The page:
Musculoskeletal ultrasound is quickly becoming more popular within the sports medicine world. Many physicians in this field, including physiatrists, primary care providers, and orthopedic surgeons are increasingly attending courses and utilizing this imaging modality in their practices. However, sometimes when I explain to a patient that I’m going to use ultrasound for a diagnostic test or to guide my needle during an injection, he or she asks, “ultrasound… like ultrasound that’s used for babies?” To which I respond, “Yes, it’s like that ultrasound. Except we use it for a different purpose.”
The purpose of this post is to educate the reader on the benefits of musculoskeletal ultrasound. It has become an attractive option for physicians in terms of diagnosing tendon, ligament, and nerve disorders. It is also useful for guidance for interventional procedures. For example, until recently, a patient who required an injection into the hip joint would have to have this done under fluoroscopy, meaning with x-ray guidance. This would require scheduling a time with the radiology department and being exposed to the radiation more than once while the needle was being positioned. Now, however, a physician experienced in ultrasound-guided procedures can do this quickly in the office. This is just one example. Allow me to briefly point out the benefits of ultrasound versus other imaging modalities.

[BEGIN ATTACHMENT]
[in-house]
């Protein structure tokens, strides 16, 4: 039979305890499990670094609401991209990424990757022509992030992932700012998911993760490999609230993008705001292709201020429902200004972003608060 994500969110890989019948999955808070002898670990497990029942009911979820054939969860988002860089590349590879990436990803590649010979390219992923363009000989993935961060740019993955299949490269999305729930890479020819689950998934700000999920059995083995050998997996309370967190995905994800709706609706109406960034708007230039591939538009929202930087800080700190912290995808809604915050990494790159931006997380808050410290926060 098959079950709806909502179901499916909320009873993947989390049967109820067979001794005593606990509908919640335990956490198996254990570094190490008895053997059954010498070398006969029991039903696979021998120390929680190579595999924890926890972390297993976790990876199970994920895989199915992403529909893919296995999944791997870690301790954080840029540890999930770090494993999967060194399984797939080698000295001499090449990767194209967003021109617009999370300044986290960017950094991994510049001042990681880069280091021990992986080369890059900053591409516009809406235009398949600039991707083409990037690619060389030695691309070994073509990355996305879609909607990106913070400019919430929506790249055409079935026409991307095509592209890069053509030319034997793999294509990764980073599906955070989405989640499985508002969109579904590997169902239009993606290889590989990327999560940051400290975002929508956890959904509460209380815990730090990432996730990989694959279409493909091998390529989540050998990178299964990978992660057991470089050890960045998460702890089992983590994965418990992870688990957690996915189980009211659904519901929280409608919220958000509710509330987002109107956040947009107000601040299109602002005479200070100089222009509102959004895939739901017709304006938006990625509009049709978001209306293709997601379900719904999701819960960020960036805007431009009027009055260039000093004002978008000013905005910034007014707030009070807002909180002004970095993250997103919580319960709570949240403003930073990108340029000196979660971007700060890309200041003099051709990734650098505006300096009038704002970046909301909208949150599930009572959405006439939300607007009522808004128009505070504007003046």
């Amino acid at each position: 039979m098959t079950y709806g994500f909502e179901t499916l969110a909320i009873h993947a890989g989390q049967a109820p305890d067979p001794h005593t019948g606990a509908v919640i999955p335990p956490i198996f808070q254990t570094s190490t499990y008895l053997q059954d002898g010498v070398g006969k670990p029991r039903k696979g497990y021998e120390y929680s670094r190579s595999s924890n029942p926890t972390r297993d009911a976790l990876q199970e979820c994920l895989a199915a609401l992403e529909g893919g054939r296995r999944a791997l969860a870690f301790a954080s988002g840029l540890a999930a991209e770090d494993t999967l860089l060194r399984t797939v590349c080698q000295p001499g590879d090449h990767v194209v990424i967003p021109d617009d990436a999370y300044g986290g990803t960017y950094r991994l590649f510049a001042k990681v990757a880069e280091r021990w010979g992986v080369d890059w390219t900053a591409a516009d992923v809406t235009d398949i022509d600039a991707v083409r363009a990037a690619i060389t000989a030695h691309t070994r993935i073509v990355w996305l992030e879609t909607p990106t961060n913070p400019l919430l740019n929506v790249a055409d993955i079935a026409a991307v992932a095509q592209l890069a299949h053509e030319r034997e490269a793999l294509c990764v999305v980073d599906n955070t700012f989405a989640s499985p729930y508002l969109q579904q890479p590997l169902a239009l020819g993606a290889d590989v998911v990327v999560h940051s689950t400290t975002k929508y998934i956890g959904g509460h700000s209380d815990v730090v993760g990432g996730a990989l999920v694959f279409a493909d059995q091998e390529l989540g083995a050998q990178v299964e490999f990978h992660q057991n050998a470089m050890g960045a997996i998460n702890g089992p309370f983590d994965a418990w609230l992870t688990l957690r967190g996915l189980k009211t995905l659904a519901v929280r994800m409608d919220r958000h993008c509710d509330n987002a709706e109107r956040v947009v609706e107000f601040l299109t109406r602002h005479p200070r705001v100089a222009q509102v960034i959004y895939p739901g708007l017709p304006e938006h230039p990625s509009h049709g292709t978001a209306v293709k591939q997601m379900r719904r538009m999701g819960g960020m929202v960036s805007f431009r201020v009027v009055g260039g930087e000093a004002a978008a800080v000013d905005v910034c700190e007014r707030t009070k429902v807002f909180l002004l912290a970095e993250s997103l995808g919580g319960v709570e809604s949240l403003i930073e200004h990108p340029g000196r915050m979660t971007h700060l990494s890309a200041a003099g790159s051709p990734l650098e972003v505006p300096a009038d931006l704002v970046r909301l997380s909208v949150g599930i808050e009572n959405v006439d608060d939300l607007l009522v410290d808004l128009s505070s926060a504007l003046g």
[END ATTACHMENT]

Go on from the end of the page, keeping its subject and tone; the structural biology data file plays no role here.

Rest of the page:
1. The patient is not exposed to radiation.
2. There are no contra-indications (for example, patients with pacemakers cannot undergo MRI testing).
3. Portability means easier access. For example, the machine I use is fairly lightweight and looks like a large laptop computer. I can easily take it from one office to another, or to an athletic arena.
4. It can be used for dynamic imaging. If you have a tendon that subluxates (or displaces) with movement, this can be seen on ultrasound, whereas with MRI, the patient needs to be still.
5. It is incredibly useful for needle guidance with procedures. See above for one example. There are many published studies indicating increased accuracy with ultrasound-guided procedures compared with “blind” procedures (those without image guidance).
6. The physician has immediate feedback. For example, I don’t need to rely on a radiologist’s interpretation of the test I ordered. If I’m the one seeing the patient, and I can perform the ultrasound, nothing is lost in translation. Also, I don’t have to wait for the report.
Of course, there are disadvantages. Ultrasound is not useful for identifying anything within the bones or deep within joints. Its use is limited to more superficial structures; deeper structures are more difficult to see. Last, but certainly not least, it that ultrasound imaging is only as good as its user, meaning the more experience the physician has with the ultrasound machine, the better.
As I mentioned previously, there are many courses available for physicians to attend to increase their knowledge and skill with musculoskeletal ultrasound. While certification for musculoskeletal ultrasound is not currently available, planning for a certification examination is currently underway.